Not a pretty picture of the human condition or early 21st Century America.  But, this is where we might be and that we got here by reflexively blaming “the other guy.”  Perhaps, there is a note of hope in this latter, simple realization.  If we got here by blaming the “other,” perhaps the hope lies in the realization that there really are no “others” per se only others-like-ourselves.

Moving Beyond the Past–Cuban American Relations a Vestige of the Cold War.

Tom-of-the-coast-of-Maine-2Some people remain unable to take another step forward and to leave the past behind.  They remain stuck trying to resolve the issues of the past in the terms of the past and to no one’s present best interest.  They cling to the vestiges of the past and are thus destined to remain frozen in time.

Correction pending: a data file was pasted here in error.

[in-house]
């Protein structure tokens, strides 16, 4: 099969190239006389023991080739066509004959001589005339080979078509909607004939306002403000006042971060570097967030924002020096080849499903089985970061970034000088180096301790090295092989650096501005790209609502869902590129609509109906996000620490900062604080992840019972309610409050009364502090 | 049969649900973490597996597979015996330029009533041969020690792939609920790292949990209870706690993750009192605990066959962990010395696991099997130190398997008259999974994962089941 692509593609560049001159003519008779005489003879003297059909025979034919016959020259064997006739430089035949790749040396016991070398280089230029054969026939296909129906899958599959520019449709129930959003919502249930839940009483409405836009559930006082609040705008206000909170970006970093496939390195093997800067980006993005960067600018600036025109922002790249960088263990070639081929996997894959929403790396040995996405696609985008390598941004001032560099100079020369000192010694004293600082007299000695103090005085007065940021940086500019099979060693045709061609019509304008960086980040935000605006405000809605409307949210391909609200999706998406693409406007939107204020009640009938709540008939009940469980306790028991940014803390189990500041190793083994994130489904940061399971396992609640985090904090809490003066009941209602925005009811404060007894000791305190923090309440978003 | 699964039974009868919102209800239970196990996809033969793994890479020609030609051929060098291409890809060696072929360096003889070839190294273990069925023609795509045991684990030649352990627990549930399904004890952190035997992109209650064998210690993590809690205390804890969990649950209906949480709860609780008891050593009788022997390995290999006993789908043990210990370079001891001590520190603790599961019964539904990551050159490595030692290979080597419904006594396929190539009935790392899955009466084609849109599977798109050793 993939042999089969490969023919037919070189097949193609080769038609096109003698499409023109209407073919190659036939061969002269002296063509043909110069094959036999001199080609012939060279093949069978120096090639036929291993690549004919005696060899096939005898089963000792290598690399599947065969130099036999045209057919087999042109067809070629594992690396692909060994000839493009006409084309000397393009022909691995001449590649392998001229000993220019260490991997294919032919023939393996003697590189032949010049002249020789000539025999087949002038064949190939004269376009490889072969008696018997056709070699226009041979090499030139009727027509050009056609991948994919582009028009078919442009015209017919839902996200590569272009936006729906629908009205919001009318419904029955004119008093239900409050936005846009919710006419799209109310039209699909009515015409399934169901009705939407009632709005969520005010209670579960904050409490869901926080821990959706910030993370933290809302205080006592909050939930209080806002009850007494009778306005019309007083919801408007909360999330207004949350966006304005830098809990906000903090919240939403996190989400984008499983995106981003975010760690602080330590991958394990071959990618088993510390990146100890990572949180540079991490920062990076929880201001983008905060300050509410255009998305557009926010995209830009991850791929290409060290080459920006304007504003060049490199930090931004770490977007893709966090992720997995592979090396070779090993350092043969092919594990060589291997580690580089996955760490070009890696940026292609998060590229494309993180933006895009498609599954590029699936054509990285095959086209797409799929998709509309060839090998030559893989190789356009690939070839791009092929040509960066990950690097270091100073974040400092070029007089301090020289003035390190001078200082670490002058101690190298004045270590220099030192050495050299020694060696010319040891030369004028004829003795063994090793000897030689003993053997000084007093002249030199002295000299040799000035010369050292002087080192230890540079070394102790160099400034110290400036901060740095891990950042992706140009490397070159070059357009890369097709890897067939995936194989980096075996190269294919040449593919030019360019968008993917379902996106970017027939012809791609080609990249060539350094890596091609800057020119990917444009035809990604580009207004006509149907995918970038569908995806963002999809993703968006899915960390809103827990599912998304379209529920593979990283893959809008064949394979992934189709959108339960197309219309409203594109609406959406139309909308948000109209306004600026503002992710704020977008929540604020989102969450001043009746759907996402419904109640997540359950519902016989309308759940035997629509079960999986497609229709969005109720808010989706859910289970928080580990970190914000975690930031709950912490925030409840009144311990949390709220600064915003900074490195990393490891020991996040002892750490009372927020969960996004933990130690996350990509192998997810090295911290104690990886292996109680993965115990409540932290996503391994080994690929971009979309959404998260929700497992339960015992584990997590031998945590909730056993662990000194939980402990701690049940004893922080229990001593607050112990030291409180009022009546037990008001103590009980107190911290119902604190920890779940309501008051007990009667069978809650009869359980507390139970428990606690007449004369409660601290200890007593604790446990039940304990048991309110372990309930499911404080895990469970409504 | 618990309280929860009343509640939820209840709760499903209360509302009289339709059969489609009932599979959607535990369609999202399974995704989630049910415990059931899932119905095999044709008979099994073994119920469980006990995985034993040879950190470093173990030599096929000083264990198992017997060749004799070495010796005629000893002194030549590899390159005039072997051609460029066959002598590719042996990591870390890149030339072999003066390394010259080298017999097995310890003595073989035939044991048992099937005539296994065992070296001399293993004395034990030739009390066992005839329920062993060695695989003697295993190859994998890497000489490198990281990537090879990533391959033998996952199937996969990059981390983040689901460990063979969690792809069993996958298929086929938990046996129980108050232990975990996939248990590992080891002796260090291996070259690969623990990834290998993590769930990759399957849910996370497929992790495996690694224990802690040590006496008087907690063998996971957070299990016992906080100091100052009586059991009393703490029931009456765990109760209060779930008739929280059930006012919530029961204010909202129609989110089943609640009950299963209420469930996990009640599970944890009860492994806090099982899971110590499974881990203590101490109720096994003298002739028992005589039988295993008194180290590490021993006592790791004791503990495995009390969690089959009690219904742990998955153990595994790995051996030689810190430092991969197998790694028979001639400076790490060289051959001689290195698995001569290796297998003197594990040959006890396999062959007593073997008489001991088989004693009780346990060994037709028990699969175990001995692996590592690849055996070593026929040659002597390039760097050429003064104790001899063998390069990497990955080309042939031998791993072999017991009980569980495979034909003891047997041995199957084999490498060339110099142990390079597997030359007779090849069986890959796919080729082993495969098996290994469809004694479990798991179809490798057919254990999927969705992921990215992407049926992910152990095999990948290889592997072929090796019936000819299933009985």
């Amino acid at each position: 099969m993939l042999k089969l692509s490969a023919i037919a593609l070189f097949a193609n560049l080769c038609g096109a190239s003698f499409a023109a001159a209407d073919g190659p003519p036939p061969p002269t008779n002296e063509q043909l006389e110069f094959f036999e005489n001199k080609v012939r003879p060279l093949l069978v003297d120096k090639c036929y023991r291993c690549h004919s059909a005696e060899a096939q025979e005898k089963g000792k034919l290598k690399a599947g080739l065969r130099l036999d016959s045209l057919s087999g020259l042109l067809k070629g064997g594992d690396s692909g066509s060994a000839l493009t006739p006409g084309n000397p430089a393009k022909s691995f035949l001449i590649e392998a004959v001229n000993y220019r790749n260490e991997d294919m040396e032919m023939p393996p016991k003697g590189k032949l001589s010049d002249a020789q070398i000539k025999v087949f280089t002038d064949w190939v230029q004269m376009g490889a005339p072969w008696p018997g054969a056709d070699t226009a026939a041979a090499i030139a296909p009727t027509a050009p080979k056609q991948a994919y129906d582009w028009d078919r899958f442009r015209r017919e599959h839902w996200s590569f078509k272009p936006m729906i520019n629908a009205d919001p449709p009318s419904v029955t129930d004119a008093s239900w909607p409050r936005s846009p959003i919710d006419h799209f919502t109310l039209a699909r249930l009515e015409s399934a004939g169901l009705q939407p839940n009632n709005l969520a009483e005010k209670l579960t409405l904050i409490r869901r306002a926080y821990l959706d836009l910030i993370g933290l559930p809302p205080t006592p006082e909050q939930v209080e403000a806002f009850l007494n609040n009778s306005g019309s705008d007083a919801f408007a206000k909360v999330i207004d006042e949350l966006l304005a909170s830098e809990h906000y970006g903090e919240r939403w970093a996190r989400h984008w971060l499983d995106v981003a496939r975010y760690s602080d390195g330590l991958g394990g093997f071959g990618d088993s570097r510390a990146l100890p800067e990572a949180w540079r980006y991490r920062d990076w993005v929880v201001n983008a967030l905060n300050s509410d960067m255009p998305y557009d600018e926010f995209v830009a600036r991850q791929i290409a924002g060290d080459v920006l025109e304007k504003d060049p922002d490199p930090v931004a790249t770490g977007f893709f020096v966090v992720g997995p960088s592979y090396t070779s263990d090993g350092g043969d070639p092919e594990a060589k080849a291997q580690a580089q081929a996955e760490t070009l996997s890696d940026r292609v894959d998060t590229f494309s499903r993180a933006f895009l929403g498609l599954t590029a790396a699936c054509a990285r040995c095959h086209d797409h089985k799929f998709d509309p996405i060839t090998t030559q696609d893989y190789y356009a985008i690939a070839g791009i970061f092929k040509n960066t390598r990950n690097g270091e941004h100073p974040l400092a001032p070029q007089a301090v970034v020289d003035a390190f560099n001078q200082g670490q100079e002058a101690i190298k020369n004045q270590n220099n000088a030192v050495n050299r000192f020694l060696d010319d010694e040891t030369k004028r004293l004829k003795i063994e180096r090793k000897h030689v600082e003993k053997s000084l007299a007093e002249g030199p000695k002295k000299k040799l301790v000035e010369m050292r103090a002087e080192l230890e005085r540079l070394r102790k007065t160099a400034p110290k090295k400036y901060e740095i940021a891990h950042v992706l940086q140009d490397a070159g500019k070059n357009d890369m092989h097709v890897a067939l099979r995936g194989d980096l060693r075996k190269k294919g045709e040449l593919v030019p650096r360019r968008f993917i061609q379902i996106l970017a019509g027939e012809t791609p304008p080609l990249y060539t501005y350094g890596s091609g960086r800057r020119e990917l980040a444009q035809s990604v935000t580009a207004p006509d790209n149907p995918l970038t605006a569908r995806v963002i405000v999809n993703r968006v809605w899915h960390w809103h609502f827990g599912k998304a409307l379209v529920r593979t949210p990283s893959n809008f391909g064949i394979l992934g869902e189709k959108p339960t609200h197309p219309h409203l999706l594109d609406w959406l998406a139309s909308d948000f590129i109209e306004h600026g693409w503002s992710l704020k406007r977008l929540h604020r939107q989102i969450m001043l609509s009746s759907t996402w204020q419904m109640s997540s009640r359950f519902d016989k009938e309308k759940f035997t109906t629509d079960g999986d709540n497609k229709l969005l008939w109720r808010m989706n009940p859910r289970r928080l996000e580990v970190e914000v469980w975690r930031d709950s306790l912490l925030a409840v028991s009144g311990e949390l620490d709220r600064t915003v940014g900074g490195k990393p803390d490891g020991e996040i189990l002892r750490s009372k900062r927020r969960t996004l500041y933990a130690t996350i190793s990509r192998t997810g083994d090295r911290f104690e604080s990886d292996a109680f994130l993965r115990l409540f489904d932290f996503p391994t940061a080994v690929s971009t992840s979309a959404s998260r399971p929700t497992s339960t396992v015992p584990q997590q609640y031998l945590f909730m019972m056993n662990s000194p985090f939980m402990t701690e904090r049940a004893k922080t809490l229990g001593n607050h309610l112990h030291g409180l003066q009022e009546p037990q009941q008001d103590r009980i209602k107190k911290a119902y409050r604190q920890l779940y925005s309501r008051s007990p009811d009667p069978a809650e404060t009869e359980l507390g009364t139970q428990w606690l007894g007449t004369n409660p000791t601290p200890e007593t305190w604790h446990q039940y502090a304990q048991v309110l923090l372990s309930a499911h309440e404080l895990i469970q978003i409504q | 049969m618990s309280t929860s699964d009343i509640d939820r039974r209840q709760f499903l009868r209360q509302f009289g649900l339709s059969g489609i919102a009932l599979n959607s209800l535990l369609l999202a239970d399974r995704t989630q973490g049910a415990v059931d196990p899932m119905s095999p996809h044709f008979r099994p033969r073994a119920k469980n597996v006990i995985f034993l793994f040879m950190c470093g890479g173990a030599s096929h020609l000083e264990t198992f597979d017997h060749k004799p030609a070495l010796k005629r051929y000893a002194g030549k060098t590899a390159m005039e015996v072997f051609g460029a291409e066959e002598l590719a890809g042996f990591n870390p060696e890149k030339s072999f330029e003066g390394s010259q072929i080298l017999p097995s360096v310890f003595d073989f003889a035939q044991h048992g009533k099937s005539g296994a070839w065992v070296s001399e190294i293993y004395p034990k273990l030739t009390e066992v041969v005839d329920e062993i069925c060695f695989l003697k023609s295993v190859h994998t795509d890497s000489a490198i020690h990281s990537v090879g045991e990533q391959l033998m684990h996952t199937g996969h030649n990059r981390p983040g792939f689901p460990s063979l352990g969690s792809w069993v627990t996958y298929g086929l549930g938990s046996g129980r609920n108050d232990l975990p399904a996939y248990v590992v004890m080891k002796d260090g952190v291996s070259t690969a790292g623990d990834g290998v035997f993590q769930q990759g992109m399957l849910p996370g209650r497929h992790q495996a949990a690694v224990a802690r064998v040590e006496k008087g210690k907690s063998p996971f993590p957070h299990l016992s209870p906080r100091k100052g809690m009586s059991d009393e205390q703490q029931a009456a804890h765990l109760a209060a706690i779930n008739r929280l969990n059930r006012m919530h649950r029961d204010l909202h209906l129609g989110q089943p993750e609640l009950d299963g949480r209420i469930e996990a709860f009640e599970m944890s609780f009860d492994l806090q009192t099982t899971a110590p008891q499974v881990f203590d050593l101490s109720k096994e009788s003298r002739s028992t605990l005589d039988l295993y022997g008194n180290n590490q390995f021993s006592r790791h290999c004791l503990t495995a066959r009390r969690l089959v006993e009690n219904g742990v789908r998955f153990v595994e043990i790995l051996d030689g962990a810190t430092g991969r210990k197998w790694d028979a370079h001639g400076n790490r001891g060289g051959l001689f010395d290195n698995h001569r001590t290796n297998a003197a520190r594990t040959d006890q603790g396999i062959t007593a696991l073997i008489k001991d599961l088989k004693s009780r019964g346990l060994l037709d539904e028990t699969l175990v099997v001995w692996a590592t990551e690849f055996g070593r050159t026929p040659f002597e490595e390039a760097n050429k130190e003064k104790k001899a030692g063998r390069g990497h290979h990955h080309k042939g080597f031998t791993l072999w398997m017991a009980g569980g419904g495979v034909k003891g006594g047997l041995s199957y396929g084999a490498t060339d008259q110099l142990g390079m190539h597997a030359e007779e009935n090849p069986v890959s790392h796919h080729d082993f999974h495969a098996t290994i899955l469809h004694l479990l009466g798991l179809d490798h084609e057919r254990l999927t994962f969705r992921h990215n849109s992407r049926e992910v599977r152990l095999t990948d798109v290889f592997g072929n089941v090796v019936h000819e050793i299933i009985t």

At the end of World War II in a speech delivered in Fulton Missouri, Prime Minister Winston Churchill informed the world that ““From Stettin in the Baltic to Trieste in the Adriatic, an iron curtain has descended across the Continent.”



The Cold War between East and West was on and would become marked by the nuclear arms race, aggressive espionage, witch hunting at home, the Berlin Wall, the Cuban Missile Crises and in the Western Hemisphere the severing of relationships between the United States and its neighbor ninety miles to the South, the domino effect and the Korean, Vietnam and other conflicts.

We often date the end of the the cold war with the fall of the Berlin wall in 1989.  We mark November 9, 1989 as the death of one old and outmoded world order and the birth of a new more hopeful era in East-West relations. Although there was a sea change in geopolitics in 1989, vestiges or remnants continued to fester.